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Re: (OT) Fixing Line Endings

by swampyankee (Parson)
on Nov 30, 2006 at 16:34 UTC ( #586991=note: print w/replies, xml ) Need Help??


in reply to (OT) Fixing Line Endings

I'm surprised that you've got this problem when FTPing programs; my experience has been that ftp usually starts up in ASCII mode (and I usually forget to put it into binary mode, resulting in me downloading a corrupted binary, smacking my head against the monitor, turning binary mode on, and repeating the download). I have seen it when Windows and *ix boxen are networked together; apparently some networking systems are bright enough to manage big-endian - little-endian conversions but not quite intelligent enough to do end-of-line correction.

Ovid's solution is clever. Hacking ftpd may be a "superior" solution, but Ovid would be doing this on somebody else's nickel, and those somebodies may not want to pay for it.

emc

At that time [1909] the chief engineer was almost always the chief test pilot as well. That had the fortunate result of eliminating poor engineering early in aviation.

—Igor Sikorsky, reported in AOPA Pilot magazine February 2003.

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Re^2: (OT) Fixing Line Endings
by throop (Chaplain) on Nov 30, 2006 at 23:33 UTC
    > ftp usually starts up in ASCII mode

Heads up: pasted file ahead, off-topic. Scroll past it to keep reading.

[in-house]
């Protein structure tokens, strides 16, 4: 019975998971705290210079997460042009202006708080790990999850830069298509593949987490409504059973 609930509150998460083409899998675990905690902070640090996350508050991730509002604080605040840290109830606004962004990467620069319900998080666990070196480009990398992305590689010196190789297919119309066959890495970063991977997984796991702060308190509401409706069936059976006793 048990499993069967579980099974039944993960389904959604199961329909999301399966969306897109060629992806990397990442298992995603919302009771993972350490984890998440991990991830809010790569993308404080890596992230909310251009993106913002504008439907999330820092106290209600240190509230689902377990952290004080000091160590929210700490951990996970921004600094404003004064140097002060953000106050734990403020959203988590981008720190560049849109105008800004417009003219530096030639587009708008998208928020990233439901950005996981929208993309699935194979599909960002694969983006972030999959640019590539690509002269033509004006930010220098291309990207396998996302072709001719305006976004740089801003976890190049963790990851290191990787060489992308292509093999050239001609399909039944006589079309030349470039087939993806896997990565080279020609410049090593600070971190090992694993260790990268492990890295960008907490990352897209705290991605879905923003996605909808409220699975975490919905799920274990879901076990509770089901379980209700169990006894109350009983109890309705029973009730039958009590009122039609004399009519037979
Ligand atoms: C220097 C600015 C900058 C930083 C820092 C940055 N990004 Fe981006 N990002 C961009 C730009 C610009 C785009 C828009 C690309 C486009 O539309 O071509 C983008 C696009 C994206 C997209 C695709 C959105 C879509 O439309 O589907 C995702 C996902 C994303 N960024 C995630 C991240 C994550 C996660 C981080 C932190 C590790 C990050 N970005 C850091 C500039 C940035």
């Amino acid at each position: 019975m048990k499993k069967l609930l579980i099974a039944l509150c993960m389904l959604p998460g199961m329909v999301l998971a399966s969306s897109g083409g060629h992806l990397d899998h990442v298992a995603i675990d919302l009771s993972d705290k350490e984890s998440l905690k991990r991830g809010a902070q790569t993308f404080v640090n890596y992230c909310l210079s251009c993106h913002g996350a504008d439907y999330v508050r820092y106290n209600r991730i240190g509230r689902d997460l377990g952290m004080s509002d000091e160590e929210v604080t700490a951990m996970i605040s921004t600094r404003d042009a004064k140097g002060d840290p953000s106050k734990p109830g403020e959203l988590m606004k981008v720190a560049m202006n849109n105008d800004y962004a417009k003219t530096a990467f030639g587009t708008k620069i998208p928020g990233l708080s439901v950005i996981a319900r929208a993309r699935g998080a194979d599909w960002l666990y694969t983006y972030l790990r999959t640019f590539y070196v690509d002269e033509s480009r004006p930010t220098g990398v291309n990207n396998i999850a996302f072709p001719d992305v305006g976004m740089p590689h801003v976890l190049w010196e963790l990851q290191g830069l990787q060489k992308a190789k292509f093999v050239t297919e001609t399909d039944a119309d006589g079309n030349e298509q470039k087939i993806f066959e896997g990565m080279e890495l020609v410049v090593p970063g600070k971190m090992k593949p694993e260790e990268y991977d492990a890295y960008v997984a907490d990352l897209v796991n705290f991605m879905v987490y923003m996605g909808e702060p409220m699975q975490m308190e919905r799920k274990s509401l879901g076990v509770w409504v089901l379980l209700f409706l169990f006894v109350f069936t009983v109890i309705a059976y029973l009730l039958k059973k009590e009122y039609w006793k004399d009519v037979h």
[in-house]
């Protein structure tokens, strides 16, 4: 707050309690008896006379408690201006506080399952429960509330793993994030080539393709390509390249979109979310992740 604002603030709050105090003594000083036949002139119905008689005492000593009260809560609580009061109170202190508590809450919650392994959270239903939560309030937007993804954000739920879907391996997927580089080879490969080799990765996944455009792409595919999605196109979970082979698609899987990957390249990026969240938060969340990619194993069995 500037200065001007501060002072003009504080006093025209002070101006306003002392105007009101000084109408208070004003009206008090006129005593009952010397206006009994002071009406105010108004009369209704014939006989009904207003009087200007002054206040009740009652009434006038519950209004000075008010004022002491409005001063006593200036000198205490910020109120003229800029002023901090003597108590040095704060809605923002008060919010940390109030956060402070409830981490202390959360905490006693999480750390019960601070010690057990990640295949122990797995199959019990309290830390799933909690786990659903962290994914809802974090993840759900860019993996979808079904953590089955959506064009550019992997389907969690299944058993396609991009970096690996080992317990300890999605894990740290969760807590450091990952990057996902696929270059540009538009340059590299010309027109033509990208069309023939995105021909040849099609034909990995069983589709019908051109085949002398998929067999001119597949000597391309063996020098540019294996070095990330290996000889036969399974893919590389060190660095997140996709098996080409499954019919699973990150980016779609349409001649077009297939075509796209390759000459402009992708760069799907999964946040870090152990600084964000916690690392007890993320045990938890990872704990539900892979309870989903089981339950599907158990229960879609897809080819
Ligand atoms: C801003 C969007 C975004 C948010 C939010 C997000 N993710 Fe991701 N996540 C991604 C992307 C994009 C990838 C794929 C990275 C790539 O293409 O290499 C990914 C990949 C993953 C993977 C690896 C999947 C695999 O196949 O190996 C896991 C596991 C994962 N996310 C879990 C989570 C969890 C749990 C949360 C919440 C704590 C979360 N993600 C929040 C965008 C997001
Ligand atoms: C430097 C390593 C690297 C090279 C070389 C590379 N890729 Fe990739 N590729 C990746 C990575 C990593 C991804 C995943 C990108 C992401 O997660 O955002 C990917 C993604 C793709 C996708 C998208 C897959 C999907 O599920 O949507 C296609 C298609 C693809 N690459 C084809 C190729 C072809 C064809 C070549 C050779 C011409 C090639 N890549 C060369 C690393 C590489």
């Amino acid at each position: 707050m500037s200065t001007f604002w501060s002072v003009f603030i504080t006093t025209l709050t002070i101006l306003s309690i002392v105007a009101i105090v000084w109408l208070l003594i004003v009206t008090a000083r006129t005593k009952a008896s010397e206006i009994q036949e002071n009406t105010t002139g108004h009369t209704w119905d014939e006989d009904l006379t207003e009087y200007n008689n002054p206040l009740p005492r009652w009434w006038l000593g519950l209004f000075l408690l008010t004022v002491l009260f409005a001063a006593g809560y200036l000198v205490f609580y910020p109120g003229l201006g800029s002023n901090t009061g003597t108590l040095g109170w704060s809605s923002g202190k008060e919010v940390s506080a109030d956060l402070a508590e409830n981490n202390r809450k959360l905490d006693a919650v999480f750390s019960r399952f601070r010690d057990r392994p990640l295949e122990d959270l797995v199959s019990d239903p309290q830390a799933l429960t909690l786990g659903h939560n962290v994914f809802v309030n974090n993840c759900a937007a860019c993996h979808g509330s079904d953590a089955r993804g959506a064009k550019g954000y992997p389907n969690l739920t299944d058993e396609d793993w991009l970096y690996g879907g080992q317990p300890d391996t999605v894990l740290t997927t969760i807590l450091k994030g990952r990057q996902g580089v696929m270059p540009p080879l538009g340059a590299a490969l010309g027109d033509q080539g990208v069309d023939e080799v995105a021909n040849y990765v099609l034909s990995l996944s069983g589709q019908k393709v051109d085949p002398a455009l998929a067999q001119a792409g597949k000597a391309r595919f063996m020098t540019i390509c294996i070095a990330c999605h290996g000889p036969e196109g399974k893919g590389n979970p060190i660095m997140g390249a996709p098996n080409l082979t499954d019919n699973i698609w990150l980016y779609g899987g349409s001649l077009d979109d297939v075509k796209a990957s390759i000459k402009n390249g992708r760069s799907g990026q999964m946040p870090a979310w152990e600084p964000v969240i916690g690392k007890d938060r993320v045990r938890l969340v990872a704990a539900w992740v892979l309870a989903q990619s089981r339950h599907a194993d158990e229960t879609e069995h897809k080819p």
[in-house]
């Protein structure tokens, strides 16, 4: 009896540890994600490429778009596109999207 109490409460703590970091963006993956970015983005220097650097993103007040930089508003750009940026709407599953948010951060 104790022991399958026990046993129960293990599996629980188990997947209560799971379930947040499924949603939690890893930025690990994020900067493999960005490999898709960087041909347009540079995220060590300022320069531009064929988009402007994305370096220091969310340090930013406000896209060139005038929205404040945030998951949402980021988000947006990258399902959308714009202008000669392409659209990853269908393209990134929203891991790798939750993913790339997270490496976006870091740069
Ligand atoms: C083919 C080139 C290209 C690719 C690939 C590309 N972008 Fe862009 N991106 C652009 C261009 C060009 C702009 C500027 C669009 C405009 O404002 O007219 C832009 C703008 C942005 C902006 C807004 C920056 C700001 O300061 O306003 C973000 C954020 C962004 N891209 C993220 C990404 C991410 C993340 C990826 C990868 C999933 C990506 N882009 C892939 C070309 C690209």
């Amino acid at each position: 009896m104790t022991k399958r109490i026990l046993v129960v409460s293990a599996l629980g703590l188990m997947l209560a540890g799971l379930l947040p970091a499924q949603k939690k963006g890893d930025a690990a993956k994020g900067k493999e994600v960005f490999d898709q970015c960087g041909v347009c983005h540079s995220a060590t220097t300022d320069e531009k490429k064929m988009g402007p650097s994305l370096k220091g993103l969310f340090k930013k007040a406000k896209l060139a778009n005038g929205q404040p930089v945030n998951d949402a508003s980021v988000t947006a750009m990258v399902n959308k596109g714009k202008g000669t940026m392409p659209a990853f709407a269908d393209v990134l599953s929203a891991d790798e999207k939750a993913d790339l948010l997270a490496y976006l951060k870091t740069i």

Perhaps the files were in a .tar or .zip?

    Would there be a similar problem when moving Perl files en masse from *nix to Windows?

      >> ftp usually starts up in ASCII mode

      As I said, my experience has been that ftp usually starts up in ASCII mode. I believe that some ftp daemons can be configured to default to binary mode. Since most of the traffic is likely to be binary, doing so would make a good deal of sense.

      >> Perhaps the files were in a .tar or a .zip?

      From the way Ovid's original post was worded, it didn't seem so.

      >> Would there be a similar problem when moving Perl files en masse from *nix to Windows?

      Well, I know that text files can lose their end-of-record markers, turning a multi-line text file into a very long single line. I don't know whether Perl's parser will recognize \n vs \r\n as an end of line marker. It may, which could result in a perfectly valid Perl program that looks like a very long one-liner.

      emc

      At that time [1909] the chief engineer was almost always the chief test pilot as well. That had the fortunate result of eliminating poor engineering early in aviation.

      —Igor Sikorsky, reported in AOPA Pilot magazine February 2003.

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[atcroft]: .oO(Then there is the effect if a site changes their timezone, such as when the International Date Line was moved by the purchase of Alaska by the US from Russia in 1867, or several places (I cannot recall off-hand) that moved from one side of the Date
[atcroft]: Line to the other recently....)
[atcroft]: .oO(Then again, you also have to be careful if you had it to the database, and be aware of any assumptions it makes (such as SQLite assuming Gregorian calendar and a day of exactly 86400 seconds)...)

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